The Psychology of Risk-Taking

The Psychology of Risk-Taking


Risk-taking is the willingness to take a chance and try something new, that may have the possibility of failing or succeeding. Taking chances is one of the ways of learning and advancing one’s skills, as you are gaining experience. It allows you to develop the skills, abilities, and confidence as a person, as it pushes you outside your comfort zone. Taking risks can open doors to new opportunities and experiences that you wouldn’t have otherwise come across, leading you to achieve bigger goals.

Imagine Rohan who has decided to start a new business. Rohan’s venture involves a significant financial investment, time commitment, and uncertainty about the market. Rohan recognizes this potential for success like financial independence, personal fulfillment, and the satisfaction of creating something unique. Rohan is also aware about the risks involved like the possibility of financial loss, uncertainty of the business’ success.

Let’s understand what are some characteristics that make up a risk-taker:


Risk takers are able to manage and overcome their fear more effectively. They have a high threshold for tolerating the uncertainty and ambiguity that one can face in stressful times.


Risk takers are bold enough to venture into a new place, and choose the road not taken by many. They are ready to face challenges with confidence rather than retreating due to the fear of failure.

Also Read: What does it mean to have healthy self-esteem

Growth Mindset:

Risk takers know that to achieve something, it will take some hard work and dedication to accomplish any task challenge. They have a continuous desire to learn, and adapt and are more open to acquiring new knowledge and skills as they navigate unfamiliar territory.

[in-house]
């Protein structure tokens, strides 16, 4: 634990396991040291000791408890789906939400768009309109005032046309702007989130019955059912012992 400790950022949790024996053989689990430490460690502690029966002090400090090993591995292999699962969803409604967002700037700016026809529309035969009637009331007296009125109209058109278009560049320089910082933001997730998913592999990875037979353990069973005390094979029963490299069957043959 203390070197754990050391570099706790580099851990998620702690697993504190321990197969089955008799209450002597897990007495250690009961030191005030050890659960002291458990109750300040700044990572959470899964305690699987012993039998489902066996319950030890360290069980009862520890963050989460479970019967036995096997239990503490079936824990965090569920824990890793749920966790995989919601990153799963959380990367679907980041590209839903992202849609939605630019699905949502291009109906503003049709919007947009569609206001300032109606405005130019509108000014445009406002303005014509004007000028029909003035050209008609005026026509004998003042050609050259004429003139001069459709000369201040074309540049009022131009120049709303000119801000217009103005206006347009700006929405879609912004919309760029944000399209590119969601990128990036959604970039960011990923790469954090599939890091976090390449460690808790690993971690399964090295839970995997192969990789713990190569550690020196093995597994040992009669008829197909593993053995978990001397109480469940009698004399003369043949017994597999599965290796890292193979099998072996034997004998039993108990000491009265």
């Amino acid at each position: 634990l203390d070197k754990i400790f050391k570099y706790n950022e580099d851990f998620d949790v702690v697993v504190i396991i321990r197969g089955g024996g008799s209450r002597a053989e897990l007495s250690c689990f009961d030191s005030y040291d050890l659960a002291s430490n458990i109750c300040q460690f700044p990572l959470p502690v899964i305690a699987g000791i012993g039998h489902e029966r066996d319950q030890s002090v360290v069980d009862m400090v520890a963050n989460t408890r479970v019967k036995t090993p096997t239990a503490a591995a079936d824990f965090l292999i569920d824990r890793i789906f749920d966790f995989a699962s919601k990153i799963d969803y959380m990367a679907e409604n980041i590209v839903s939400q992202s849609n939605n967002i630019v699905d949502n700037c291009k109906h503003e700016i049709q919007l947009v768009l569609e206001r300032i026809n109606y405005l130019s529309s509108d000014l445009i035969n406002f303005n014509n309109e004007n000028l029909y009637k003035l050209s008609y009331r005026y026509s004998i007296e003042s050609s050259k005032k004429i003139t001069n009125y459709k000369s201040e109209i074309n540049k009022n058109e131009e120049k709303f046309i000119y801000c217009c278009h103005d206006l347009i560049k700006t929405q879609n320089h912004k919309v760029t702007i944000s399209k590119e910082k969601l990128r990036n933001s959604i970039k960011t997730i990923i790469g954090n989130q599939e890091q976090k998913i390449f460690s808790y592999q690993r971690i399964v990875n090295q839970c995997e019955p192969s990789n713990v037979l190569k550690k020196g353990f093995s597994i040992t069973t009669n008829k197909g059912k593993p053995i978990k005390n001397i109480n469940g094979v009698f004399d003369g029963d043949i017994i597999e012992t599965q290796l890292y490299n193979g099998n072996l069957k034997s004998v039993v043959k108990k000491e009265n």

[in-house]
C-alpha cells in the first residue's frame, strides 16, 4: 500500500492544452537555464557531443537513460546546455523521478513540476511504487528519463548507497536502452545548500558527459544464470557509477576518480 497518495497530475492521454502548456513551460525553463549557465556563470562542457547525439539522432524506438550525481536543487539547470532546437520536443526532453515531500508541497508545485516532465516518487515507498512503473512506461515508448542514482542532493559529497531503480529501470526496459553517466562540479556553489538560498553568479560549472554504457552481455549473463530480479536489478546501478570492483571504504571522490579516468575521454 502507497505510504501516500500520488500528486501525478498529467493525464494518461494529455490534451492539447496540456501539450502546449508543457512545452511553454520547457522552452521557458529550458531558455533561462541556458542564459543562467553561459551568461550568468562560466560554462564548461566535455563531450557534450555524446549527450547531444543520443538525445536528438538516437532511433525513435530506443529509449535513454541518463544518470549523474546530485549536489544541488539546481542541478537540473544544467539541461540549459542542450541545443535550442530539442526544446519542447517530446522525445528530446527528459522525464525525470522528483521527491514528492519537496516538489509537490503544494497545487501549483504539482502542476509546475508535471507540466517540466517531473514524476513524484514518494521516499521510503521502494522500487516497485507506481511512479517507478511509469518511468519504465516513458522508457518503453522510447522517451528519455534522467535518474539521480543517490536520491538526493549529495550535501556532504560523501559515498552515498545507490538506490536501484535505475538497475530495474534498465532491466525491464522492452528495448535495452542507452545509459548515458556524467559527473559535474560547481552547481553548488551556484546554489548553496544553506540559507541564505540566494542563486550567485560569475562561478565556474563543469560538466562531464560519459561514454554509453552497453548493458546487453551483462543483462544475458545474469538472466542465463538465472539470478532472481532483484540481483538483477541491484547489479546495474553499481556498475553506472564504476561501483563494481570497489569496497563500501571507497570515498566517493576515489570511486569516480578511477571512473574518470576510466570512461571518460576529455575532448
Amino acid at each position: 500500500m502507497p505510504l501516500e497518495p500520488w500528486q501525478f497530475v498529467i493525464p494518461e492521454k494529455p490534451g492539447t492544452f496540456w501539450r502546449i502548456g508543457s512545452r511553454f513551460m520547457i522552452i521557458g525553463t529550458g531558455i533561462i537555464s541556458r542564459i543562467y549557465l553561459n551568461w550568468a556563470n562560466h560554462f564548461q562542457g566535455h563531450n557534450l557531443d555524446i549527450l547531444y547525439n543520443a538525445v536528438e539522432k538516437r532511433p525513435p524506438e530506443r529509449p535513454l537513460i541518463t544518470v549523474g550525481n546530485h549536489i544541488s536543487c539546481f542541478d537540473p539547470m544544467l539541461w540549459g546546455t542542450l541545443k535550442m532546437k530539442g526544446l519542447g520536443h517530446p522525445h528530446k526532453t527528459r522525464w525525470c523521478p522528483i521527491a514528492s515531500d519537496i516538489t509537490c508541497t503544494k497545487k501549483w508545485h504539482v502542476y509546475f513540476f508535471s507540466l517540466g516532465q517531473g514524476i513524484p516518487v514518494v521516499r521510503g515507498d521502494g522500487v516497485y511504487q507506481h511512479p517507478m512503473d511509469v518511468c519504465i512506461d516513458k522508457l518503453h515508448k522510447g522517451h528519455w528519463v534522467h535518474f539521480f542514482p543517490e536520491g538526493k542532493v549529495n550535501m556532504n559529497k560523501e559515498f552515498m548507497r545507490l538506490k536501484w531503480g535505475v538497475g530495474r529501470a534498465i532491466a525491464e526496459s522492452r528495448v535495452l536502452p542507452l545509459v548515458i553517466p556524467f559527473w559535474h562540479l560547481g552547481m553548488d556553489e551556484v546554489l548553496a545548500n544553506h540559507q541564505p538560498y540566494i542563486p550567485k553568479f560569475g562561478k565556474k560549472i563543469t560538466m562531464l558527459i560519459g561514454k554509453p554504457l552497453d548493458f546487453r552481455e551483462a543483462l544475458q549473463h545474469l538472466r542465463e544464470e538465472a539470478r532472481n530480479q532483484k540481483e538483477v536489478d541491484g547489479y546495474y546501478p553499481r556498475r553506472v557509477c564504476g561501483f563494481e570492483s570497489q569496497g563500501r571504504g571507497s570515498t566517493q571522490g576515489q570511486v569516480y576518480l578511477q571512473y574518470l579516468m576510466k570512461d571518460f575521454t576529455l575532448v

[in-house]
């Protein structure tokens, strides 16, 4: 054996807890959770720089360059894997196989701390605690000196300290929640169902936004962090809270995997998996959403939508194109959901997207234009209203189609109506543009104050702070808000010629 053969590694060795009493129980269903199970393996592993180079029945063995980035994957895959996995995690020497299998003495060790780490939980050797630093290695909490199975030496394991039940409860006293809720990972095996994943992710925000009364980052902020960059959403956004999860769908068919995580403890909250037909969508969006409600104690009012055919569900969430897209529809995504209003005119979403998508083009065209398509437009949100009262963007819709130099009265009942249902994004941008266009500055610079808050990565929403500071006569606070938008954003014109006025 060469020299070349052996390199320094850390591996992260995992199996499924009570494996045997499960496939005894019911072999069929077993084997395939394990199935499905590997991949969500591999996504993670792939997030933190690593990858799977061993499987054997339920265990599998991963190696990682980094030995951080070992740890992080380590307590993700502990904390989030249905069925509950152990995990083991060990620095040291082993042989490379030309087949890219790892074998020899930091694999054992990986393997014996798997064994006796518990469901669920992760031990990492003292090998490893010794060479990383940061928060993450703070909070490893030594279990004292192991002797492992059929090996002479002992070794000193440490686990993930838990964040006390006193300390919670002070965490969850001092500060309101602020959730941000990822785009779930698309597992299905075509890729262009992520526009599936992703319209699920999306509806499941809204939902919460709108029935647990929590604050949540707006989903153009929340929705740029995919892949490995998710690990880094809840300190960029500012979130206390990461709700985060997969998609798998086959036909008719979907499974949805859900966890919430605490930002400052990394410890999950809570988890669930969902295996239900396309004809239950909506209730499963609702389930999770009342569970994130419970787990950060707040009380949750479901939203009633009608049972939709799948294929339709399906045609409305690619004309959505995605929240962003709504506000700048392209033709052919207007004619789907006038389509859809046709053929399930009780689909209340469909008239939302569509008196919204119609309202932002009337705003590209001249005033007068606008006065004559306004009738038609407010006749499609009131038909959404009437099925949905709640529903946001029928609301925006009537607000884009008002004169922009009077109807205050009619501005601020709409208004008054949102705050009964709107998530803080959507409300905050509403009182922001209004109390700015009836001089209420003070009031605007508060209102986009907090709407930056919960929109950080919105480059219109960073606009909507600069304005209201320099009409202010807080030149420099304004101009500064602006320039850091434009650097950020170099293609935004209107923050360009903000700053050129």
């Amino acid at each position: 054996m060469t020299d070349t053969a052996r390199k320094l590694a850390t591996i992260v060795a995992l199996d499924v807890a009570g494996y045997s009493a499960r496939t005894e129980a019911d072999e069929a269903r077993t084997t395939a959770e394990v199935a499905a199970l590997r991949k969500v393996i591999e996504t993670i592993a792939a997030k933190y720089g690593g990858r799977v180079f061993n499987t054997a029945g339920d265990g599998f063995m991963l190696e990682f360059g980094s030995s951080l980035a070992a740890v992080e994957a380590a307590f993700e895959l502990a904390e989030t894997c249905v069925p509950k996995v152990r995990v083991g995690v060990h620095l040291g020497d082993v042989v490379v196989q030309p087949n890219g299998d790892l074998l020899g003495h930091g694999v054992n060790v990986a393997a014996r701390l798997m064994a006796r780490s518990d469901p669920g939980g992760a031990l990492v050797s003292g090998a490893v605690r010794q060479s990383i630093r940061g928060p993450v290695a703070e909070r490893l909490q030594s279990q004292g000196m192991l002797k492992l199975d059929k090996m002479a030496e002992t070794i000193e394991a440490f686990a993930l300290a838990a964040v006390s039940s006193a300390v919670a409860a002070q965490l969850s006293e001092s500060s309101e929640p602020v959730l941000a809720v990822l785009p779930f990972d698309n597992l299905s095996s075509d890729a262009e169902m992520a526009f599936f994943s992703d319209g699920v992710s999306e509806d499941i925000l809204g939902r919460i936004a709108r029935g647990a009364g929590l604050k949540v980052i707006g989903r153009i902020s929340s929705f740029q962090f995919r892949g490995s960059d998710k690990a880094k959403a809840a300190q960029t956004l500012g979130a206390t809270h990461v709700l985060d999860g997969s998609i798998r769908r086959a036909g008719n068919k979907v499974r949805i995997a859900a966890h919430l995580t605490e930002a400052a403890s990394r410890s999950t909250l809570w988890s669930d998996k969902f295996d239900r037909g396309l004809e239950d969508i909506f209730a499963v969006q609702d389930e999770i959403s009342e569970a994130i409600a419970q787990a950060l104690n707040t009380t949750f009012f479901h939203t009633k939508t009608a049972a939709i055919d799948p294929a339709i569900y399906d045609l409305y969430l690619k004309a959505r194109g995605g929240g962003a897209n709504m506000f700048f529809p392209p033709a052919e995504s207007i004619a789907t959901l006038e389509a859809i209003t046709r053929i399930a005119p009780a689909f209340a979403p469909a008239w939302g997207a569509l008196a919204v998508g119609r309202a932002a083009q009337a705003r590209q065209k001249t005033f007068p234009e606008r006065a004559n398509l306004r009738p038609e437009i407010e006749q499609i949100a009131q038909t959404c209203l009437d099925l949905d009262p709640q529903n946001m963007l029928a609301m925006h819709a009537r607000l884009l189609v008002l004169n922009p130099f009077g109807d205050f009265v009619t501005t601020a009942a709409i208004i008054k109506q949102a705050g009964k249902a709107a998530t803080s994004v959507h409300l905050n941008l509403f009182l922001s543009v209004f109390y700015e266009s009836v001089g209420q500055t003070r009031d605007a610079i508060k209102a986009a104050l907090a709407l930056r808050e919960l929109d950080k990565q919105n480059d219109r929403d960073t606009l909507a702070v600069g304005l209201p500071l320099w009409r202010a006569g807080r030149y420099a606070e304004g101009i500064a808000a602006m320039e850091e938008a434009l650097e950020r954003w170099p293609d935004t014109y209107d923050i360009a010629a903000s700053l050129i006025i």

Self confidence:

Risk takers showcase self-confidence and a strong belief in their abilities to handle challenges and achieve their goals. They tend to have a positive outlook, that can contribute to the belief that risks are worth taking and that success is achievable for them.

Decision making:

Risk takers have high tolerance for uncertainty and can trust their judgement. They have confidence in their own abilities to handle the consequences of their own decisions. Strong strategic thinking skills, that often involve visualizing and evaluating potential outcomes, aligning their decisions with their overall objectives, and contributing to their thought processes before they make an informed decision.

Thomas Edison, the inventor of light bulbs, made 1,000 unsuccessful attempts after he finally invented a light bulb. He viewed taking risks as an opportunity to learn, adapt, and reshape the way we approach, and persist through the challenges. Edison’s approach was iterative. Iterative problem-solving is a hallmark of successful inventors and innovators. He made incremental improvements with each attempt, building on the knowledge gained from previous failures.

Also Read: The Psychology of Entrepreneurs

According to Brian Tracy, taking risks is an essential part of achieving personal or professional success. When you are taking risks, you’re opening up to new oppurtunites and challenges, that are new and unordinary to you. Taking risks helps you grow as a person, as you learn how to manage failure and move past your comfort zone. In the environment of discomfort, and risk-taking, you are actually experiencing ‘growth’.

Facing uncertainty and challenges is an experience that induces resilience in a person. Resilience is termed as the capacity to withstand or recover from difficult situations. Someone who is ready to take a risk can be seen to be ready to take up challenges in life.

How to become a better risk taker?

The idea of ‘change’ and uncertainty can be seen to be daunting. Moving past the fear of failure is an essential step towards risk taking. When you obsess more on the worst-case scenario you may lose out on discovering other potential paths to success. Letting go of the anxiety and focusing on the positive outcomes can help you develop resources and save your mental energy.